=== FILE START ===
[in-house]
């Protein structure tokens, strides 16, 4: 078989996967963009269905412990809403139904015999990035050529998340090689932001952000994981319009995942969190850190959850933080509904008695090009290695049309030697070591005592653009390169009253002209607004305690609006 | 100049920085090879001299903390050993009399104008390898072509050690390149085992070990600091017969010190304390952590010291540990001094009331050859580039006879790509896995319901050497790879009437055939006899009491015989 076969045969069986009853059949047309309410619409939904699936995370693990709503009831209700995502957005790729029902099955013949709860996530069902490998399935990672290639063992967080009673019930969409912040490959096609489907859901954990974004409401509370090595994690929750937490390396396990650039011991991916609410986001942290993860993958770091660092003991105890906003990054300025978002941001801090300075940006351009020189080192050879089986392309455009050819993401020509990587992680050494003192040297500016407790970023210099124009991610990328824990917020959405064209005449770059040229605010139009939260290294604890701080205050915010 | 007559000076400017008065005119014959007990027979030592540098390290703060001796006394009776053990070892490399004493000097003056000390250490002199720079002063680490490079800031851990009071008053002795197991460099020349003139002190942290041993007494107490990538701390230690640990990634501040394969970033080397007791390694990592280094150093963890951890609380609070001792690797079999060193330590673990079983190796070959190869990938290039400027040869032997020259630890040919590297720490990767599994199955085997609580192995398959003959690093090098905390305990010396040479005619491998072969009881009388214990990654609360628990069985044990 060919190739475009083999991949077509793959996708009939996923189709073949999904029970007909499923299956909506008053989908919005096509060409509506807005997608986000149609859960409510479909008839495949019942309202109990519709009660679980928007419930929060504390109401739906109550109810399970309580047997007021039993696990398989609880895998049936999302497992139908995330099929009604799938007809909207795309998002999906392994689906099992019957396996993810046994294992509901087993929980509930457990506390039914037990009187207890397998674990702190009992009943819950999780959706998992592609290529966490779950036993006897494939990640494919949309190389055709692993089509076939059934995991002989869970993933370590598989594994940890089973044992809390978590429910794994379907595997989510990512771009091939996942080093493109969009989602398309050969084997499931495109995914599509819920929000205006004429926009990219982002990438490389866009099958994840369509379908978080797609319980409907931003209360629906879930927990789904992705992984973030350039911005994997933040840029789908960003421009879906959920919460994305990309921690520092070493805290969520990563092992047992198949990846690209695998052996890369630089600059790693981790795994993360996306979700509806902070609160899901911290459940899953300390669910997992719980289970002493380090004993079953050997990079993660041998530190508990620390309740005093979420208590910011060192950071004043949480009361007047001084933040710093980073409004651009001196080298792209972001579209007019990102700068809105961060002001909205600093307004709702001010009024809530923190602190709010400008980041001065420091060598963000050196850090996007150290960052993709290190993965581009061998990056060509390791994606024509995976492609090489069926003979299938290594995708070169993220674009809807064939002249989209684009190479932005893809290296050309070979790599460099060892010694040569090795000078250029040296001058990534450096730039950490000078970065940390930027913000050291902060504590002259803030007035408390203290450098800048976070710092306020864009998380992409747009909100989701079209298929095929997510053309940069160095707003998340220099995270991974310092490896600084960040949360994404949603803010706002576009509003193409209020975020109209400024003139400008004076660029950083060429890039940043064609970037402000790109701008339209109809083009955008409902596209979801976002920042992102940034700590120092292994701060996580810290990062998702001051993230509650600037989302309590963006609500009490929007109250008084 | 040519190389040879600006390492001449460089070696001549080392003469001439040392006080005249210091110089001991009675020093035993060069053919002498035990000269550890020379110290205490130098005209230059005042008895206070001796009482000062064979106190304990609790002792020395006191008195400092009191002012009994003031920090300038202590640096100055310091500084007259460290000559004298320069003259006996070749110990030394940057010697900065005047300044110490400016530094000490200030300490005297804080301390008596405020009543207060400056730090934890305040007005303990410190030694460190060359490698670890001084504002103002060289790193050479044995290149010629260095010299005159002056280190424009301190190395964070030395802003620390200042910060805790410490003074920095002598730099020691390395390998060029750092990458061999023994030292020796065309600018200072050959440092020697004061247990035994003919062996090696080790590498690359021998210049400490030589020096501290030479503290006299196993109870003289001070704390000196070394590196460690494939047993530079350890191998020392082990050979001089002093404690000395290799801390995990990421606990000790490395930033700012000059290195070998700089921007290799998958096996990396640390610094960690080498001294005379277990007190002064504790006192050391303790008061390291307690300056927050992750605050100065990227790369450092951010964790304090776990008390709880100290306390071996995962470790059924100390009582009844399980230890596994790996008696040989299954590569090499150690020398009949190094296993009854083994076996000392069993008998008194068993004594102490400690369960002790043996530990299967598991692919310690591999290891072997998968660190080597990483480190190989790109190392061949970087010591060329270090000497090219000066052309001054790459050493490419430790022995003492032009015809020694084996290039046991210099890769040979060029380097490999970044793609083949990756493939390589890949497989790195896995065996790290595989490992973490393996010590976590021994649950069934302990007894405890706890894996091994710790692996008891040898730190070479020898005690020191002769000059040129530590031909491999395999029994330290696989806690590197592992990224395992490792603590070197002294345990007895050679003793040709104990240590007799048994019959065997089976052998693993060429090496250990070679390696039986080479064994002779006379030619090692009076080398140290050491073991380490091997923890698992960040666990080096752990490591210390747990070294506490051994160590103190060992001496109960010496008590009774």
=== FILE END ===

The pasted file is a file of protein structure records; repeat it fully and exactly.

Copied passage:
[in-house]
């Protein structure tokens, strides 16, 4: 078989996967963009269905412990809403139904015999990035050529998340090689932001952000994981319009995942969190850190959850933080509904008695090009290695049309030697070591005592653009390169009253002209607004305690609006 | 100049920085090879001299903390050993009399104008390898072509050690390149085992070990600091017969010190304390952590010291540990001094009331050859580039006879790509896995319901050497790879009437055939006899009491015989 076969045969069986009853059949047309309410619409939904699936995370693990709503009831209700995502957005790729029902099955013949709860996530069902490998399935990672290639063992967080009673019930969409912040490959096609489907859901954990974004409401509370090595994690929750937490390396396990650039011991991916609410986001942290993860993958770091660092003991105890906003990054300025978002941001801090300075940006351009020189080192050879089986392309455009050819993401020509990587992680050494003192040297500016407790970023210099124009991610990328824990917020959405064209005449770059040229605010139009939260290294604890701080205050915010 | 007559000076400017008065005119014959007990027979030592540098390290703060001796006394009776053990070892490399004493000097003056000390250490002199720079002063680490490079800031851990009071008053002795197991460099020349003139002190942290041993007494107490990538701390230690640990990634501040394969970033080397007791390694990592280094150093963890951890609380609070001792690797079999060193330590673990079983190796070959190869990938290039400027040869032997020259630890040919590297720490990767599994199955085997609580192995398959003959690093090098905390305990010396040479005619491998072969009881009388214990990654609360628990069985044990 060919190739475009083999991949077509793959996708009939996923189709073949999904029970007909499923299956909506008053989908919005096509060409509506807005997608986000149609859960409510479909008839495949019942309202109990519709009660679980928007419930929060504390109401739906109550109810399970309580047997007021039993696990398989609880895998049936999302497992139908995330099929009604799938007809909207795309998002999906392994689906099992019957396996993810046994294992509901087993929980509930457990506390039914037990009187207890397998674990702190009992009943819950999780959706998992592609290529966490779950036993006897494939990640494919949309190389055709692993089509076939059934995991002989869970993933370590598989594994940890089973044992809390978590429910794994379907595997989510990512771009091939996942080093493109969009989602398309050969084997499931495109995914599509819920929000205006004429926009990219982002990438490389866009099958994840369509379908978080797609319980409907931003209360629906879930927990789904992705992984973030350039911005994997933040840029789908960003421009879906959920919460994305990309921690520092070493805290969520990563092992047992198949990846690209695998052996890369630089600059790693981790795994993360996306979700509806902070609160899901911290459940899953300390669910997992719980289970002493380090004993079953050997990079993660041998530190508990620390309740005093979420208590910011060192950071004043949480009361007047001084933040710093980073409004651009001196080298792209972001579209007019990102700068809105961060002001909205600093307004709702001010009024809530923190602190709010400008980041001065420091060598963000050196850090996007150290960052993709290190993965581009061998990056060509390791994606024509995976492609090489069926003979299938290594995708070169993220674009809807064939002249989209684009190479932005893809290296050309070979790599460099060892010694040569090795000078250029040296001058990534450096730039950490000078970065940390930027913000050291902060504590002259803030007035408390203290450098800048976070710092306020864009998380992409747009909100989701079209298929095929997510053309940069160095707003998340220099995270991974310092490896600084960040949360994404949603803010706002576009509003193409209020975020109209400024003139400008004076660029950083060429890039940043064609970037402000790109701008339209109809083009955008409902596209979801976002920042992102940034700590120092292994701060996580810290990062998702001051993230509650600037989302309590963006609500009490929007109250008084 | 040519190389040879600006390492001449460089070696001549080392003469001439040392006080005249210091110089001991009675020093035993060069053919002498035990000269550890020379110290205490130098005209230059005042008895206070001796009482000062064979106190304990609790002792020395006191008195400092009191002012009994003031920090300038202590640096100055310091500084007259460290000559004298320069003259006996070749110990030394940057010697900065005047300044110490400016530094000490200030300490005297804080301390008596405020009543207060400056730090934890305040007005303990410190030694460190060359490698670890001084504002103002060289790193050479044995290149010629260095010299005159002056280190424009301190190395964070030395802003620390200042910060805790410490003074920095002598730099020691390395390998060029750092990458061999023994030292020796065309600018200072050959440092020697004061247990035994003919062996090696080790590498690359021998210049400490030589020096501290030479503290006299196993109870003289001070704390000196070394590196460690494939047993530079350890191998020392082990050979001089002093404690000395290799801390995990990421606990000790490395930033700012000059290195070998700089921007290799998958096996990396640390610094960690080498001294005379277990007190002064504790006192050391303790008061390291307690300056927050992750605050100065990227790369450092951010964790304090776990008390709880100290306390071996995962470790059924100390009582009844399980230890596994790996008696040989299954590569090499150690020398009949190094296993009854083994076996000392069993008998008194068993004594102490400690369960002790043996530990299967598991692919310690591999290891072997998968660190080597990483480190190989790109190392061949970087010591060329270090000497090219000066052309001054790459050493490419430790022995003492032009015809020694084996290039046991210099890769040979060029380097490999970044793609083949990756493939390589890949497989790195896995065996790290595989490992973490393996010590976590021994649950069934302990007894405890706890894996091994710790692996008891040898730190070479020898005690020191002769000059040129530590031909491999395999029994330290696989806690590197592992990224395992490792603590070197002294345990007895050679003793040709104990240590007799048994019959065997089976052998693993060429090496250990070679390696039986080479064994002779006379030619090692009076080398140290050491073991380490091997923890698992960040666990080096752990490591210390747990070294506490051994160590103190060992001496109960010496008590009774």